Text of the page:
But in the Presbyterian Church the humblest and poorest member can have his cause carried, without any expense, from Church Session to Presbytery, from Presbytery to Synod, and from Synod to General Assembly. The ablest counsel in the land is at his service without one cent of compensation or fee, and he may obtain, as is often done, the voice of the whole Church in the decision of a question in which he feels that his rights or his interests are involved.

FourthThe flexibility by which this system adjusts itself to all stages and conditions in the life of the Church. If you should conceive a man with his wife and infant children thrown by shipwreck upon a heathen island, if he be a Christian believer, and his family a Presbyterian family, then he carries with him a complete Presbyterian Church. Upon him, as the head of his house, the office of the Presbytery or eldership devolves.  His wife is the deaconess; his children are the baptized members.  There is a complete “church in his house.” As his sons come to manhood, or heathen men are converted and taught in the way of the Lord, they are admitted by him to share in the office of the Presbytery, but the Church is complete at the very moment when he is thrown upon the island, and there is no other form of church government under which this would be true.

Again, if the whole Christian world were, today, to resolve to come into organic union under a single form of government, there is (with the exception of the Papal, which, as we have seen, secures only the unity of a resistless and remorseless despotism) no system which could be adopted without a strain too severe to be borne, except that Presbyterian system which we have endeavored in these pages to sketch. No Baptist Convention or Congregational Association that could gather in one place could be large enough to represent this whole Ecumenical Church. No Methodist Conference or Episcopal Council, even though they were limited to diocesan bishops, could find a hall large enough for their assembly. But our Presbyterian system, without a strain upon its machinery, would add another to its ascending series of courts, and as now Church Sessions are represented by delegates in Presbyteries, and Presbyteries by delegates in General Assemblies, so General Assemblies would be represented by delegates similarly chosen in an Ecumenical Council, and the unity of the whole visible Church finds expression without a moment’s confusion or jar.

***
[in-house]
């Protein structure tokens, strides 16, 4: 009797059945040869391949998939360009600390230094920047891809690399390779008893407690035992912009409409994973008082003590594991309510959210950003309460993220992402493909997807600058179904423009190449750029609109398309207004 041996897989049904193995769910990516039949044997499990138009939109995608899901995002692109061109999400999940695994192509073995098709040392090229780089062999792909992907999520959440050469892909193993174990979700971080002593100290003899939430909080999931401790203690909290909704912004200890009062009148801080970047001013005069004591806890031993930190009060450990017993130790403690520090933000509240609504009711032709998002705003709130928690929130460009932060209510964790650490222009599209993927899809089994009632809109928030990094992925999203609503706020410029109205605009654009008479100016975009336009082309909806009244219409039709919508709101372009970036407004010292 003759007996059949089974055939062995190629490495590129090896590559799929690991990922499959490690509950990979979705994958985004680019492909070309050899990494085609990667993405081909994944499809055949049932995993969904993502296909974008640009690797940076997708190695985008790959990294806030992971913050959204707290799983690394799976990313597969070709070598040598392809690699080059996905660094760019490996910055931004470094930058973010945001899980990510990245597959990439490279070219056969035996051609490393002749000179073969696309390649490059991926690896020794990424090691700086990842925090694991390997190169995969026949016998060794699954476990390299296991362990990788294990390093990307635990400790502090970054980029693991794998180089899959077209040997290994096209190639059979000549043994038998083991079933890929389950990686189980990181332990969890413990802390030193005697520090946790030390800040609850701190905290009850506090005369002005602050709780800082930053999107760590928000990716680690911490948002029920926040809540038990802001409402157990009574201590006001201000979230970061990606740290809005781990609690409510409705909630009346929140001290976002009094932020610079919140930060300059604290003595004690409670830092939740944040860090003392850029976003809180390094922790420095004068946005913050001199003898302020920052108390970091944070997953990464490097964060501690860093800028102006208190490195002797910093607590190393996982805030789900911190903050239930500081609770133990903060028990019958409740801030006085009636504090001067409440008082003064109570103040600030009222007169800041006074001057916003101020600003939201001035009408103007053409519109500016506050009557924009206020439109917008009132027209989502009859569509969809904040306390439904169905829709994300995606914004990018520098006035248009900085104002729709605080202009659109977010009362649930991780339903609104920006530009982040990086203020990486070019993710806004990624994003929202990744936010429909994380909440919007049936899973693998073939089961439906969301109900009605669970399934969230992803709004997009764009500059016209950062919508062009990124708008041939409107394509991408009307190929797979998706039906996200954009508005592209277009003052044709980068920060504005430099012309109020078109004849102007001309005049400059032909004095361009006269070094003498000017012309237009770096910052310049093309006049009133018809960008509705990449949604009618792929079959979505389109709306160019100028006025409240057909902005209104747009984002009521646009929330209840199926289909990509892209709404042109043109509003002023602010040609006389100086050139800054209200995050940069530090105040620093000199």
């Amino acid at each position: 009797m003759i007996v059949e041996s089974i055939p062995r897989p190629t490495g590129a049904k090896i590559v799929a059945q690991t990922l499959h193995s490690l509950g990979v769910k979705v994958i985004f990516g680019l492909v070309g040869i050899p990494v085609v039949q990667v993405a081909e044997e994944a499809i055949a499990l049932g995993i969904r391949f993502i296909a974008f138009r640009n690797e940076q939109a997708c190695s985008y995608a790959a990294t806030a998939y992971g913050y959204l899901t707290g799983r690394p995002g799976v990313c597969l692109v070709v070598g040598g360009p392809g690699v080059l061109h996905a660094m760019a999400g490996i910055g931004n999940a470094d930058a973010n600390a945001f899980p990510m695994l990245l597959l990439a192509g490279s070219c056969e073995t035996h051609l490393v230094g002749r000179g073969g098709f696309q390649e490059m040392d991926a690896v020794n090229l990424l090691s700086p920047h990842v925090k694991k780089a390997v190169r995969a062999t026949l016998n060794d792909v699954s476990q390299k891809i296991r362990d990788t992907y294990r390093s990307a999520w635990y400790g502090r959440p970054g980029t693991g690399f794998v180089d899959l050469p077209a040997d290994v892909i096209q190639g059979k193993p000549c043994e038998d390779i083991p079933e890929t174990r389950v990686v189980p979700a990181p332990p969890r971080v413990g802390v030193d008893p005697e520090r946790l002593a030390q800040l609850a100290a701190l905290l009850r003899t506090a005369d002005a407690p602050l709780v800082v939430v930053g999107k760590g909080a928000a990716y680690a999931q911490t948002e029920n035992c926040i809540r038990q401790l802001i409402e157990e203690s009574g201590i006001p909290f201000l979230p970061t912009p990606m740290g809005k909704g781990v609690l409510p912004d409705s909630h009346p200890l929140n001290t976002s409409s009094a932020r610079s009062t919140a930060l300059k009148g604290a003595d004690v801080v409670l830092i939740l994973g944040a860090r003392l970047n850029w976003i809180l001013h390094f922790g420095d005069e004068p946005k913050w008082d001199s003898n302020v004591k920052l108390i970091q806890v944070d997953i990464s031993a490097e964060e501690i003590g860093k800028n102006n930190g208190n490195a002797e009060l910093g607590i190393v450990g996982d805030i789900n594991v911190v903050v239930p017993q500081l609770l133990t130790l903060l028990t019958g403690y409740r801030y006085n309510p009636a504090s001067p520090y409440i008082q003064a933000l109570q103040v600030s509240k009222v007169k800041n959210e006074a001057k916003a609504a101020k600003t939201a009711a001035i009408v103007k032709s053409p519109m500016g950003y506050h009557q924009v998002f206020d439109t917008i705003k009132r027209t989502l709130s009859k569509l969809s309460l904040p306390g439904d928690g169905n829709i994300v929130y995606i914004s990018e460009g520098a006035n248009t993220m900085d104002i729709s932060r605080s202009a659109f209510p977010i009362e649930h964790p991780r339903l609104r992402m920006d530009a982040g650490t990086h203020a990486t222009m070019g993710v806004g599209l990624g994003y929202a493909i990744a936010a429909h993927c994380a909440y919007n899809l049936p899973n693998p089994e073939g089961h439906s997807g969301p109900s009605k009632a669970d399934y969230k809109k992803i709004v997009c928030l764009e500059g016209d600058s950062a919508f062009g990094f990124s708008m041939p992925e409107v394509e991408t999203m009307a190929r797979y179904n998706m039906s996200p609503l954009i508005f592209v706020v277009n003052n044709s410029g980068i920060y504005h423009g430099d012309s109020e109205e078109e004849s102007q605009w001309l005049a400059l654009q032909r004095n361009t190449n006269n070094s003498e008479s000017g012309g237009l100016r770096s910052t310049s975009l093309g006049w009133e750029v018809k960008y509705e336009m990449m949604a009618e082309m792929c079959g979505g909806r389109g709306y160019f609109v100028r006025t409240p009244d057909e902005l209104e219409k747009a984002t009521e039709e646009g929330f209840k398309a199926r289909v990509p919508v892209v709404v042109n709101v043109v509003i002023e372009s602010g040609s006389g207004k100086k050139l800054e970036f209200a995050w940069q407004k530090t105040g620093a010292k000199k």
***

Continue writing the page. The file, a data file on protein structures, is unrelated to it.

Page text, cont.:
There are many other excellencies which we might claim for our Presbyterian system, such as its spiritual power through its peculiar hold upon the family relation, its historic bearing upon the problems of civil and religious liberty, etc. I content myself with a single additional reason for our love and veneration for our time-honored Presbyterianism.

FifthThe historic associations that cluster about it.  From the days of the apostles until now the Church, in its purest forms, has been Presbyterian. The Waldenses, who, in their native valleys of the Piedmont, maintained the purity of the primitive doctrine and the simplicity of Christian ritual, amidst all the corruptions and superstitions of the Church of Rome, were Presbyterian. Claiming to have received their doctrine and discipline directly from the apostles; refusing to submit to the authority of the Church of Rome; remaining unshaken in their simple faith through all the fires of persecution and of martyrdom; extorting even from their persecutors reluctant but explicit testimony to the simplicity of their piety and the blamelessness of their lives, they maintained the light of a pure Presbyterian doctrine and order through all the darkness of the middle ages, and there, in the secluded valleys of the Piedmont, it was still blazing when Luther and Farel and Zwingle and Calvin kindled on the highest mountain tops the watchfires of the Reformation.